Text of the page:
Is London the capital of the art world? Judging by the the rush of lottery-funded gallery openings and refurbishments – yes. Over the next nine pages, Building exhibits three of the latest: the Dulwich Picture Gallery, the Wallace Collection and Somerset House.
At the royal opening of the newly refurbished Dulwich Picture Gallery in south London this week, the Queen no doubt praised it as England's oldest public art gallery (it was completed in 1811). She may also have added that Sir John Soane's modest, windowless building in plebeian greyish-yellow stock brick, now grade II*-listed, still casts a much stronger spell on architects around the world than most grade I-listed buildings in her realm. Such landmark galleries as the Sainsbury Wing of London's National Gallery, designed by Robert Venturi, and Los Angeles' new Getty Museum by Richard Meyer have been influenced by Dulwich.

Soane's elegant stripped classicism is often seen as a precursor to modernism, as each gallery is capped by a generous lantern light that casts an even wash of natural daylight over the pictures hanging on the walls below. "As a display space, it's pretty wonderful, practically as well as aesthetically," enthuses the gallery's director, Desmond Shawe-Taylor. "What Soane didn't think about was visitor facilities," adds Shawe-Taylor. Hence the £9m project to add new annexes to house a café, toilets, an education studio and a lecture-cum-exhibition hall, as well as to restore Soane's original building.

Tampering with such an architectural shrine calls for a particularly sensitive approach. The competition-winning design by Rick Mather, masterplanner of London's South Bank Centre and architect of the Wallace Collection refurbishment appears, when seen from the main gate, to consist of nothing more than a flimsy pergola that runs around the border of a garden before disappearing into a new side entrance in the gallery.

The immediate effect is to tidy up the front garden: the "pergola" transforms the sprawling garden into a formal collegiate quadrangle (which, as Mather explains, was an unrealised ambition of Soane's), while masking the new accommodation behind it. This takes the form of single-storey spaces slotted into interstices in the site's layout.

On closer inspection, the delicate pergola turns out to be a substantial, fully enclosed cloister with glass walls and bronze roof. It provides visitors with sheltered access to the gallery, as well as the new-build elements – the exhibition-cum-lecture-hall by the main gates and the education studio and café fitted into a large recess in front of a neo-Jacobean school. Seen from the street, the exhibition hall presents a windowless brick wall that resembles the garden wall it replaces, albeit one-third higher.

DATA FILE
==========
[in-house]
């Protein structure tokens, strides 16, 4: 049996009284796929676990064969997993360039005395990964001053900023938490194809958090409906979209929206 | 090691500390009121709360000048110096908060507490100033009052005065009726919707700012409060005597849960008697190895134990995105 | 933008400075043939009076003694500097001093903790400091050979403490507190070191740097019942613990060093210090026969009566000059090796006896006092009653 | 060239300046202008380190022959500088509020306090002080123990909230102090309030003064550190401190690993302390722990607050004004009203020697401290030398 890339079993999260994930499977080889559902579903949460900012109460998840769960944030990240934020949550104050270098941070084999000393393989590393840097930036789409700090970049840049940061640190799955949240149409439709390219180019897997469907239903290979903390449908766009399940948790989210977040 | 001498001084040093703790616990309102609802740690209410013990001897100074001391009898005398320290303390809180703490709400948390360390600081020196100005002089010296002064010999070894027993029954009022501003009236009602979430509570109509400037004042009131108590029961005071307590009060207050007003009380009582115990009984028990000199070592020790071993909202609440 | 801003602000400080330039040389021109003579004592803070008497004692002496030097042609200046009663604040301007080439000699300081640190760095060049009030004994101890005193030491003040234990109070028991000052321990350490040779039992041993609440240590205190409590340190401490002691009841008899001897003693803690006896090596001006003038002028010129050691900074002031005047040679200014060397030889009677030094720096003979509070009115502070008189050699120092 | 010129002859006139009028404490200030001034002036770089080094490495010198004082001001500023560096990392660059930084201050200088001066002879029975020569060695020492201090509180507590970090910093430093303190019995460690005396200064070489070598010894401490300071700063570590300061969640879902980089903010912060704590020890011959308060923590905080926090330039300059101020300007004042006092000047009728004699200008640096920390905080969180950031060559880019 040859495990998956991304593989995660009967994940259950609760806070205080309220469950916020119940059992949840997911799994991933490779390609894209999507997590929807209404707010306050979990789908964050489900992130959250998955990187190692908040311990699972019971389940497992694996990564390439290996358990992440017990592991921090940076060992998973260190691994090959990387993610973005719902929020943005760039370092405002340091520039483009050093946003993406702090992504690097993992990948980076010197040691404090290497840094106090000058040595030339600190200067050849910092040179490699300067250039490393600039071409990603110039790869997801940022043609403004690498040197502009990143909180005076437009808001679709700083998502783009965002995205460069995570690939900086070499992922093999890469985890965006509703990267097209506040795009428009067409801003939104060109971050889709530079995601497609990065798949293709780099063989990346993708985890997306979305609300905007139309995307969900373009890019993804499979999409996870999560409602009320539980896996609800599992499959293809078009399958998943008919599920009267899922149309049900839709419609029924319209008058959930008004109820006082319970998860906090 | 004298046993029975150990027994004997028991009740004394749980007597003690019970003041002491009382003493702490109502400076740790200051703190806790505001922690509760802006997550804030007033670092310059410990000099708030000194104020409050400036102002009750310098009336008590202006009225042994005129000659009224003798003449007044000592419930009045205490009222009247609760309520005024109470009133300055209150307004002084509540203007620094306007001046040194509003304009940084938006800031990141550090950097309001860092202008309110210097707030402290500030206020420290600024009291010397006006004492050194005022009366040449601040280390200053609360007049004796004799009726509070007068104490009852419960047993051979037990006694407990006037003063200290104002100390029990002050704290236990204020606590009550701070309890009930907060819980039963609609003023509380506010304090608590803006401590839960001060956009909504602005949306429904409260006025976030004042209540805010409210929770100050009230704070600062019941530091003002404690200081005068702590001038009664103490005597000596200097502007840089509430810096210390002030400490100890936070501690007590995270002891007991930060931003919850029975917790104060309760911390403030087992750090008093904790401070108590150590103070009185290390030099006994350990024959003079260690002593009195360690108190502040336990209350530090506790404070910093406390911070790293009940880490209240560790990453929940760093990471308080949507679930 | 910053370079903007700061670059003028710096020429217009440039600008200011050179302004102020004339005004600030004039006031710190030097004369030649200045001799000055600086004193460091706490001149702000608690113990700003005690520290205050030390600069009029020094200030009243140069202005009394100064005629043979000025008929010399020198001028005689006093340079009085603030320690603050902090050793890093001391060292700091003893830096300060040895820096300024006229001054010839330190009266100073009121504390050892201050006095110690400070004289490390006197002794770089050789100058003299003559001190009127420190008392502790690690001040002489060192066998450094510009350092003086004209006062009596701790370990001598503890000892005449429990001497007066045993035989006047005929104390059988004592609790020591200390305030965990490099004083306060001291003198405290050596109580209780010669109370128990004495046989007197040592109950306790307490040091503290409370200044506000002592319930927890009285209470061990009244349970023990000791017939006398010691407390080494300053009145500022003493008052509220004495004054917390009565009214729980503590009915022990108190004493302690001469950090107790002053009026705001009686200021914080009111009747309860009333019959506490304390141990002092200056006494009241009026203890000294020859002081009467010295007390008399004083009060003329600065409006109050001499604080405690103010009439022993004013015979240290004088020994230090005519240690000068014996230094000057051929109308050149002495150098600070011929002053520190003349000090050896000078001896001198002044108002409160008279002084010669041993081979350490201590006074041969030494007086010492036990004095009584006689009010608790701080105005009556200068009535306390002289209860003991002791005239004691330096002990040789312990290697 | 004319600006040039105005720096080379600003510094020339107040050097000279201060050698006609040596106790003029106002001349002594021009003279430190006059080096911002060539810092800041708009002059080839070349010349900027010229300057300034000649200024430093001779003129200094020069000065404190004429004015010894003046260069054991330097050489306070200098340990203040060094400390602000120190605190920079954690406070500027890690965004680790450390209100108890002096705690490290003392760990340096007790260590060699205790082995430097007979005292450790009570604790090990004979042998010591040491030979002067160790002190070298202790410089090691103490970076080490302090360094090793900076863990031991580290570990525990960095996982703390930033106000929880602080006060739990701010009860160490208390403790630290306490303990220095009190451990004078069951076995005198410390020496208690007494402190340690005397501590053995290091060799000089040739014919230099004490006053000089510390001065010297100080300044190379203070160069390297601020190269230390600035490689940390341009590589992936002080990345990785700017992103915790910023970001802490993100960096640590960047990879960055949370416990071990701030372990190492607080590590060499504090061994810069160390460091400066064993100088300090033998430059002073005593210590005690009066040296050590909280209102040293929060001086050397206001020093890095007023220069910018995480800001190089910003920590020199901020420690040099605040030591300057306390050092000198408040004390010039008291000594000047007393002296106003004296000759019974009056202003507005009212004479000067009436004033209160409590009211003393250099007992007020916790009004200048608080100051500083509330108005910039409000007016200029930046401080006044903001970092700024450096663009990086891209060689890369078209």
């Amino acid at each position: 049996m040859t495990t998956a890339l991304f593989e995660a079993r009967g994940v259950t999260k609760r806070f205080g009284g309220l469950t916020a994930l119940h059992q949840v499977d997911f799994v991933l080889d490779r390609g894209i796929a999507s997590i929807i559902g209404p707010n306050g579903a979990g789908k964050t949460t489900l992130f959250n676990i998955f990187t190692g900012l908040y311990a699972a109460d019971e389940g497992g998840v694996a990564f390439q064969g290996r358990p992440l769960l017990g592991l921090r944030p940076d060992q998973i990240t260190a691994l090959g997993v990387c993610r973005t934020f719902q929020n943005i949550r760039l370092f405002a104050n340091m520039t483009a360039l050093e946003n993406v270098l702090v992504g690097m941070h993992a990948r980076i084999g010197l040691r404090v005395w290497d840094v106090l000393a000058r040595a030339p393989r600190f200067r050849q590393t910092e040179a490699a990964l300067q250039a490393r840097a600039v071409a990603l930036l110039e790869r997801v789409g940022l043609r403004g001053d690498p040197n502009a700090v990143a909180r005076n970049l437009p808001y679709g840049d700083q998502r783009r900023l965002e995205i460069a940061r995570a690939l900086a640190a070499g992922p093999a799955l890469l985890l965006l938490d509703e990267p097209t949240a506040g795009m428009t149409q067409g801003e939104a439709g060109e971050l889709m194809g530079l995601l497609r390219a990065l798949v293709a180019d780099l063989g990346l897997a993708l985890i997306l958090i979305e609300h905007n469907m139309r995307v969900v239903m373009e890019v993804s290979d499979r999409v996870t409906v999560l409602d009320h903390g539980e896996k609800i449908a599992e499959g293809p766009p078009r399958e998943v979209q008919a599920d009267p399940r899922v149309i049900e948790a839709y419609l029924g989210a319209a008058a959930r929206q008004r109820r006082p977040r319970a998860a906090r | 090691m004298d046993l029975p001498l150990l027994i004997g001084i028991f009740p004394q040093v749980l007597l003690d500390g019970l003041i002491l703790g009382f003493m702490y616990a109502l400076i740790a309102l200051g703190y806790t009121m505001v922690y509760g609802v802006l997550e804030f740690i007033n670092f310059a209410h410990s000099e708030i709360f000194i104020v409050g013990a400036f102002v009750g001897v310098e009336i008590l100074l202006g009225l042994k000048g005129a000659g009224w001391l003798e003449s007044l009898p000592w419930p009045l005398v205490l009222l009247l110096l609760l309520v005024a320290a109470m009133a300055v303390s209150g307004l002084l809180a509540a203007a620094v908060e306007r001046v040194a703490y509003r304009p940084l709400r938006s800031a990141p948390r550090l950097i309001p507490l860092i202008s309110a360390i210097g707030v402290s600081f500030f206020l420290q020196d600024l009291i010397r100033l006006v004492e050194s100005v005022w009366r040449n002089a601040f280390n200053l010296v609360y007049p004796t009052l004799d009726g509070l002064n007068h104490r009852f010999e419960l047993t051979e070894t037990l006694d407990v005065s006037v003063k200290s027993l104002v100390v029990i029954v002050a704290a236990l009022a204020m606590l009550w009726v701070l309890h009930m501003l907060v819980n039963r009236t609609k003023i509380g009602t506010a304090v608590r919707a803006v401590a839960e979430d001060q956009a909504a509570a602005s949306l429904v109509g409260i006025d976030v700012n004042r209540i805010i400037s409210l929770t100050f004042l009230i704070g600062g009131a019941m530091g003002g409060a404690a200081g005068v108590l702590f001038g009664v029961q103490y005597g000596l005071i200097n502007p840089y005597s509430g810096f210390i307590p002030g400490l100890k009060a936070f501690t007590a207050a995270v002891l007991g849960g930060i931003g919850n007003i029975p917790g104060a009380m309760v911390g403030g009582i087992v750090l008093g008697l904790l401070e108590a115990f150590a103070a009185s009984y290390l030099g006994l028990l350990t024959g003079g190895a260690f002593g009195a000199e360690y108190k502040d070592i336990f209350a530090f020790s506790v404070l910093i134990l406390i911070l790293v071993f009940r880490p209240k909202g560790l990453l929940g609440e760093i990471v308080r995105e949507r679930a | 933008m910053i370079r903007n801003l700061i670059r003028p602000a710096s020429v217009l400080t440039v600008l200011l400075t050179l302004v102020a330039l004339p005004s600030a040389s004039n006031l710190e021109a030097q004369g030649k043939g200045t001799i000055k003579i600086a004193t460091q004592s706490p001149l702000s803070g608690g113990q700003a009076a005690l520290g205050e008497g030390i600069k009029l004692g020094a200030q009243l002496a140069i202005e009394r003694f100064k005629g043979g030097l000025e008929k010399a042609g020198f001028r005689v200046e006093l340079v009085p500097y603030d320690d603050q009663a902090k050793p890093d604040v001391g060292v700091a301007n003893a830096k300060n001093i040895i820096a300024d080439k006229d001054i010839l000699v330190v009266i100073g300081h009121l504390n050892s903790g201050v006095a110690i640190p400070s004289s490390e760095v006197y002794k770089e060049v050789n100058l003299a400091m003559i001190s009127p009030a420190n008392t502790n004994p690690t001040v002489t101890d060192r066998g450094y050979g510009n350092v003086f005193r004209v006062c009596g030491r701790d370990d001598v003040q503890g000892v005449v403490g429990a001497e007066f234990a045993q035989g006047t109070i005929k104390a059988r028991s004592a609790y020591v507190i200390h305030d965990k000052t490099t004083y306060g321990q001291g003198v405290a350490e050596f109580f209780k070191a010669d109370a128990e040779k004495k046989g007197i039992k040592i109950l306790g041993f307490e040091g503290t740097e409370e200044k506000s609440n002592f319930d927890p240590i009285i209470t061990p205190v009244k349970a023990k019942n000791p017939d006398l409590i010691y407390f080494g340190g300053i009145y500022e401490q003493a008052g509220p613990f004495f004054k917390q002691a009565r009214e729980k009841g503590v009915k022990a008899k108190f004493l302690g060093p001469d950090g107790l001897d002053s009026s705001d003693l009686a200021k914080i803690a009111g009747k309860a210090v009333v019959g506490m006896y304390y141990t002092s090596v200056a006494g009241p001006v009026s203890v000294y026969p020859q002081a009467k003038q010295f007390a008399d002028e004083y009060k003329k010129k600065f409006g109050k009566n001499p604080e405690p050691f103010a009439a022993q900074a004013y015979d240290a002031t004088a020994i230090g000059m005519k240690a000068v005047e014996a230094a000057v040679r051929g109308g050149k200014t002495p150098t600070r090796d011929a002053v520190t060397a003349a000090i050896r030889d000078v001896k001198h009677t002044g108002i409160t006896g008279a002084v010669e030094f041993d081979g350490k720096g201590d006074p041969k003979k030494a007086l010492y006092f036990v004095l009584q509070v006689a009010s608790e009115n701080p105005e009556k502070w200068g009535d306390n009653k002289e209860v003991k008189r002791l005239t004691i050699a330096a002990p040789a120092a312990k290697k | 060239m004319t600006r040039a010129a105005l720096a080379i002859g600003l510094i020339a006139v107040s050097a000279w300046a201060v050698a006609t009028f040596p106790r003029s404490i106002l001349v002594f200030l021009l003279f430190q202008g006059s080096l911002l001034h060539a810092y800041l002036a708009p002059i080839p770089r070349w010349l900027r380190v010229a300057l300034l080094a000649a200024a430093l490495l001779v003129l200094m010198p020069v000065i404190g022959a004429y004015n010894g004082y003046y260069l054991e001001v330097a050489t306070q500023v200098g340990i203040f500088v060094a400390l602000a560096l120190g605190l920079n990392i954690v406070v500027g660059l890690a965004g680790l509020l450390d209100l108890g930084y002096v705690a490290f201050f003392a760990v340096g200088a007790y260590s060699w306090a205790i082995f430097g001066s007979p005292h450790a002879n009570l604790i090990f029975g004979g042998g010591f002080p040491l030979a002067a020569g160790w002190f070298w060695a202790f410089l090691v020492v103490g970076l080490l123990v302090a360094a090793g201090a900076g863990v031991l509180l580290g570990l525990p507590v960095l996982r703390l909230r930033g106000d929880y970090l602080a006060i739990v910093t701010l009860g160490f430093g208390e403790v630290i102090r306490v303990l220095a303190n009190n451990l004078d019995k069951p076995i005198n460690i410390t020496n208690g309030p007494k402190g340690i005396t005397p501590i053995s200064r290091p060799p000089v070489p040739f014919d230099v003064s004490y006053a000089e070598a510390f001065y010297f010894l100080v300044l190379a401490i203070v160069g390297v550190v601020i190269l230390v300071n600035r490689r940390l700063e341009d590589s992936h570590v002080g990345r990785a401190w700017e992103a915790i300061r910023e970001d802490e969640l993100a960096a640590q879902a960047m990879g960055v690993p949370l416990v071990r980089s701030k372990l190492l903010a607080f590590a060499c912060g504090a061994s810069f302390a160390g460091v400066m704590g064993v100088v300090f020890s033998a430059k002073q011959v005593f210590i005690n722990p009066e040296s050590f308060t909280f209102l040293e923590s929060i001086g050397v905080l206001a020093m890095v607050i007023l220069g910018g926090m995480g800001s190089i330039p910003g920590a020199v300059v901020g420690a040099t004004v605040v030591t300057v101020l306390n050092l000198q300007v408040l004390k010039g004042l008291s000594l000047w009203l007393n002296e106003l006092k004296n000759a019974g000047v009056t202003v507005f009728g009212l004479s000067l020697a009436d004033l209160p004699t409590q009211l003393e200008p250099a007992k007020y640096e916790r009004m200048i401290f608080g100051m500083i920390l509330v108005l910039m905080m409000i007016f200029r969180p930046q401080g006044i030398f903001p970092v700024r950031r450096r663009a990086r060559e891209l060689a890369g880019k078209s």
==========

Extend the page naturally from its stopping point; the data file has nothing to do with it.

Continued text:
Mather's original design for the pergola-like cloister was one of his trademark frameless all-glass structures. This was deemed too modern, so it was changed to a solid roof with ladder-like support columns, both in patinated bronze. Paradoxically, the solid roof makes the cloister less demonstrative, as the shadow it casts over the glass walls suppresses gleaming reflections. The supporting ladders have the filigree character of a Regency porch, which suits the garden setting.

The front facade of Soane's building has been restored, although not exactly to his original design. This was because, in 1912, two galleries were added either side of the central entrance in a style that did not match Soane's rhythm of blank arches. These extensions were considered too useful to demolish, but their front facades have been altered to mirror Soane's original arches, which had been covered up by the 1912 extensions. This approach may be politically incorrect in architectural conservation terms, but the effect is to make the facade look more acceptable than it did.

As for Soane's hallowed lantern lights, these have been replaced with what appear to be exact copies. Framed in timber, like the originals, the new lantern lights incorporate a sophisticated array of filters to protect the pictures from exposure to daylight. The glazing is made up of security glass on the outside and frosted glass on the inside, with louvred blinds sandwiched between them. In the vertical side panels, the louvred blinds adjust automatically to external daylight levels. In addition, blackout blinds extend across the entire lantern when the gallery is shut. The new lantern lights look and perform just as Soane intended, although with more sophisticated controls and with the inconspicuous addition of a few modern spotlights at their base and a couple of wires to support the black-out blinds.

Mather is no conservation architect, and his new extension is thoroughly contemporary in design. He has resisted the temptation to create a new building that shouts "look at me". Instead, he has craftily manipulated the site plan so as to lose the new accommodation in odd corners of the grounds. That is Mather's real achievement, and a really contemporary one, too.

Art Explosion